Petworth House is a late 17th Century stately home in West Sussex in the South of England. The National Trust now own this impressive house, which is popular for its lavish art collection and extensive deer park. We chose to spend some time exploring Petworth House on the second day of our weekend away in West Sussex.
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The Pleasure Grounds at Petworth House
On arrival, we followed the path through the Petworth Pleasure Ground towards the main house. The famous landscape designer “Capability” Brown, designed these gardens in the latter part of the 18th Century. Brown significantly changed the outside space at the property and replaced the original formal gardens.
Although it was the end of summer, many flowers were still in bloom and the different hues of Autumn leaves further complemented the landscape.
If you detour from the path, you can visit some of the monuments that Brown has placed in the garden. One of the key focal points is the Rotunda, which overlooks the gardens.
It’s only a short walk from the car park through the Pleasure Grounds and it was soon time for exploring Petworth House.
A brief history of Petworth House
For over 900 years, the palatial Petworth House has been the family home for the Percy family. As Earls of Northumberland, the family were extremely prominent in the north of England. However, After Queen Elizabeth I exiled the 8th Earl to Sussex he chose to remain there with his family.
Originally, Petworth was a medieval house. However, Charles Seymour significantly remodelled the property after marrying Elizabeth Percy in 1682. The pair wanted to build a lavish house in the Baroque style of the palaces in Europe, such as Versailles. Predominantly they wanted to show off their wealth and royal connections.
Petworth House today
Today Petworth House is managed by the National Trust. However, it’s still the family home of Lord and Lady Egremont. They live privately at the southern end of this lavish stately home.
The main part of the house is now open to visitors, but only downstairs. The servants’ quarters have also not yet reopened to the public. As a covid precaution, we had to wear a mask in the house and follow a one-way system.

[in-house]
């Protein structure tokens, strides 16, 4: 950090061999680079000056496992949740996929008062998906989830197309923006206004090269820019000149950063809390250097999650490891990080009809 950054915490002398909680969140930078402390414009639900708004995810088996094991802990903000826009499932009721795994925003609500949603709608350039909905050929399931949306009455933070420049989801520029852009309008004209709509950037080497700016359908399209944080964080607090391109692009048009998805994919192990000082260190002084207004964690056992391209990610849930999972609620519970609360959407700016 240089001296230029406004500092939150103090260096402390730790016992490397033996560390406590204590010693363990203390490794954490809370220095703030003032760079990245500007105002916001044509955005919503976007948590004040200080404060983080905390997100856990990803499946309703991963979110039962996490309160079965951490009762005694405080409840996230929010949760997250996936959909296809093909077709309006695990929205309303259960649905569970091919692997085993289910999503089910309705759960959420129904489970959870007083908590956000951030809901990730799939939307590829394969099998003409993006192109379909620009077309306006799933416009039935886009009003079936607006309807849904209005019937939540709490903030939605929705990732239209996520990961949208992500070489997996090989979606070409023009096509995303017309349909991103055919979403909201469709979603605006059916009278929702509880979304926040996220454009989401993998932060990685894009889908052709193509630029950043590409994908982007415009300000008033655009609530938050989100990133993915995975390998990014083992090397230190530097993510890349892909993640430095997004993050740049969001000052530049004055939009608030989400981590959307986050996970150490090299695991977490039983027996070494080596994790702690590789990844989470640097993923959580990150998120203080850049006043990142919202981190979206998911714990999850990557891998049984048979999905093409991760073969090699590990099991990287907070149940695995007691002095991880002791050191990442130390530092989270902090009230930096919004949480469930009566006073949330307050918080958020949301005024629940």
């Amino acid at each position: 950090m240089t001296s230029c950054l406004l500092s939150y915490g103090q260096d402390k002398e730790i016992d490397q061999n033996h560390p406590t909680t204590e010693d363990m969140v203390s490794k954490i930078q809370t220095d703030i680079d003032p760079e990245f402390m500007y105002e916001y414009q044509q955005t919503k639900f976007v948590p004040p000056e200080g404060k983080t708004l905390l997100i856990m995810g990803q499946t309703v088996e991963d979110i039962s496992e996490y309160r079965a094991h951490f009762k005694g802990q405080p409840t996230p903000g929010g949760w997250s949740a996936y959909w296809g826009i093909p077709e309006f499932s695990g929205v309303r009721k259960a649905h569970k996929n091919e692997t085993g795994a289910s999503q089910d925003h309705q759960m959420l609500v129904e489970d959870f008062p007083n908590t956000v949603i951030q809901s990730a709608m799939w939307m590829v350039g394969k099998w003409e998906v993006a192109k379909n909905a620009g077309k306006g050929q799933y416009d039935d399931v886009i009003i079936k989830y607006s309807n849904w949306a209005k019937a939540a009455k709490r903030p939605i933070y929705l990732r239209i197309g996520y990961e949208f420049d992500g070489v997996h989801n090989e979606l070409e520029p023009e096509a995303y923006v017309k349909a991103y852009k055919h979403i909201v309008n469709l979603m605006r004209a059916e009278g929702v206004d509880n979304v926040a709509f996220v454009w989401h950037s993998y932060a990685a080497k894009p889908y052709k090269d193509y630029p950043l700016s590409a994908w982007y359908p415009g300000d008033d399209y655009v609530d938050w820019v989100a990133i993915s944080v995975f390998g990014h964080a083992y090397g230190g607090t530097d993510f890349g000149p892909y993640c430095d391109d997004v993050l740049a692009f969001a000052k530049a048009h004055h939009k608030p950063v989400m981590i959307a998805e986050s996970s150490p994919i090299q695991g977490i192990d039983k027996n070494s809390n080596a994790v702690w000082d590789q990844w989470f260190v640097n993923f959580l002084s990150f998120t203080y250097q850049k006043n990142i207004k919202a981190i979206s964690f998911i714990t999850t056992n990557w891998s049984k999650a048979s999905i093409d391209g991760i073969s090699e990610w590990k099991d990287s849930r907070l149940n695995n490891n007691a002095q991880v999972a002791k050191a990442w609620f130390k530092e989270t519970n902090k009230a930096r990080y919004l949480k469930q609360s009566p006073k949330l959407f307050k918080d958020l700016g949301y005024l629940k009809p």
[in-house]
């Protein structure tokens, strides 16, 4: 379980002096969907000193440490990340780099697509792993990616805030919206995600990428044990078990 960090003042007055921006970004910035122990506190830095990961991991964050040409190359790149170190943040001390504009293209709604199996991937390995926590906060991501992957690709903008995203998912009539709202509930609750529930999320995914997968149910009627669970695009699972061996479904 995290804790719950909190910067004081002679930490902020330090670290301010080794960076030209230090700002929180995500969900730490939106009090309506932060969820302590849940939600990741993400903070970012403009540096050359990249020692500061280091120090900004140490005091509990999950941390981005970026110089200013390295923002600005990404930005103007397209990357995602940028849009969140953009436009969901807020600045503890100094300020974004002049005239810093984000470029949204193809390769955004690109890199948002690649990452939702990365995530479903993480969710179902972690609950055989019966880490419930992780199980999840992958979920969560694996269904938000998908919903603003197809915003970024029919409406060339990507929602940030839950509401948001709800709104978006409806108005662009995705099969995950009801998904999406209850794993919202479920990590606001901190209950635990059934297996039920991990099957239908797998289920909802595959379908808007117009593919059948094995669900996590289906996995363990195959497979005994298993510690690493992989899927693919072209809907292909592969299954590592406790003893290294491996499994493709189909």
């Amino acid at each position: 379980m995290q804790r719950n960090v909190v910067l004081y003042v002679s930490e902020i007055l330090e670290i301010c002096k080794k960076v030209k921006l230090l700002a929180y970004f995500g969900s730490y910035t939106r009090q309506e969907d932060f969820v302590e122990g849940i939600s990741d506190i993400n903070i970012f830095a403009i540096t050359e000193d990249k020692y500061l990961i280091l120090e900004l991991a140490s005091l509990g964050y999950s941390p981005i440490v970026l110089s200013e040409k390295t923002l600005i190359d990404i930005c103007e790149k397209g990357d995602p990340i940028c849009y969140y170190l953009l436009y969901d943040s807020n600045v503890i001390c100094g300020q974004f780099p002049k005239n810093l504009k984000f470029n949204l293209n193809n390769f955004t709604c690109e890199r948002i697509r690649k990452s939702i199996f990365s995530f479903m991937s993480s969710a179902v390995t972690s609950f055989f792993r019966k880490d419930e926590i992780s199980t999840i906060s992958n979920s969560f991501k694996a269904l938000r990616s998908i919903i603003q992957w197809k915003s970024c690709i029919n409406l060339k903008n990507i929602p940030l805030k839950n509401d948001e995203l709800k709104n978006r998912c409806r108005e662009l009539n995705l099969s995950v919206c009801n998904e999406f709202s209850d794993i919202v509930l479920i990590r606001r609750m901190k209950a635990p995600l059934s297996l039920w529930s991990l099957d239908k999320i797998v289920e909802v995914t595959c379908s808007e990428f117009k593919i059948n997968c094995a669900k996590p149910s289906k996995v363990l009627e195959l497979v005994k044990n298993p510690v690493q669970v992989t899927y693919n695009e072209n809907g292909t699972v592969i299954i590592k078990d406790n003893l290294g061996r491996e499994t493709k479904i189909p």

Once inside, our first stop was the chapel. This is the oldest surviving structure and dates to 1300. The small medieval room is dominated by a stained-glass window, bearing the many coats of arms of the Percy family.
From here we proceeded to the red room, which is just full to the brim with art and sculptures form the family’s past.
One of Charles Seymour’s descendants, George O’Brien Wyndham was a collector of British art. Wyndam spent a lot of money importing paintings and sculptures from around the world. He also often invited renowned artists, such as Turner, to visit the Petworth House and even stay.
The 2nd Earl of Egremont even extended the mansion so that he could showcase his ever-growing collection of sculptures in the North Gallery.
Nowadays, the unique art collection is evident throughout Petworth House. Paintings from the great masters such as Turner, Constable, and Gainsborough still adorn the walls. In fact, Petworth House has one of the most valuable art collections in Britain today.
One of the most impressive pictures is in the carved room. Dominating the room from above the fireplace is a larger than life painting of King Henry VIII. As with all the paintings in this room, the picture frame has been elaborately carved from wood.
After we’d finished exploring Petworth House, it was time to head outside.
The Deer Park at Petworth House
To the rear of the house is an enormous deer park, which is great for walking. Just like the Pleasure Ground, it was Lancelot Brown who redesigned the 700 acres of parkland at Petworth. However, the park has a very different look to the Pleasure Ground and is far less formal.
The Deer Park has two serpentine lakes and magnificent views stretching back over Petworth House. Although the map shows three different trails. However, there are no signposts and you can really pick your own route, as the trails intertwine.
We followed the trail for the “long walk”, which is a circular walk round the outskirts of the park.
As its names suggests, the park has about 700 deer, which can be seen roaming freely round the park. It also has several fallen trees, which the kids loved climbing.
Quite honestly, the interior of Petworth House was not much fun for the kids. Although they had a picture hunt to help them spot the art, they were far happier exploring the grounds.
How to get to Petworth House:-
Petworth House in in the small market town of Petworth, in West Sussex. You can get there on the A3 and A283.
Petworth is only 20 minutes away from Arundel Castle, which is worth a visit if you are in the area.
Trains from London to Petworth leave from Victoria or London Bridge. It takes about 2 hours and you must change at Pulborough.
Petworth House Opening Times
The opening times for Petworth House are currently 10:30 to 16:30.
The Deer Park is open from 08:00 to 20:00. You can access the Deer Park via the pedestrian gates and the North car park
Have you tried exploring Petworth House & Park yet? Please feel free to comment below.
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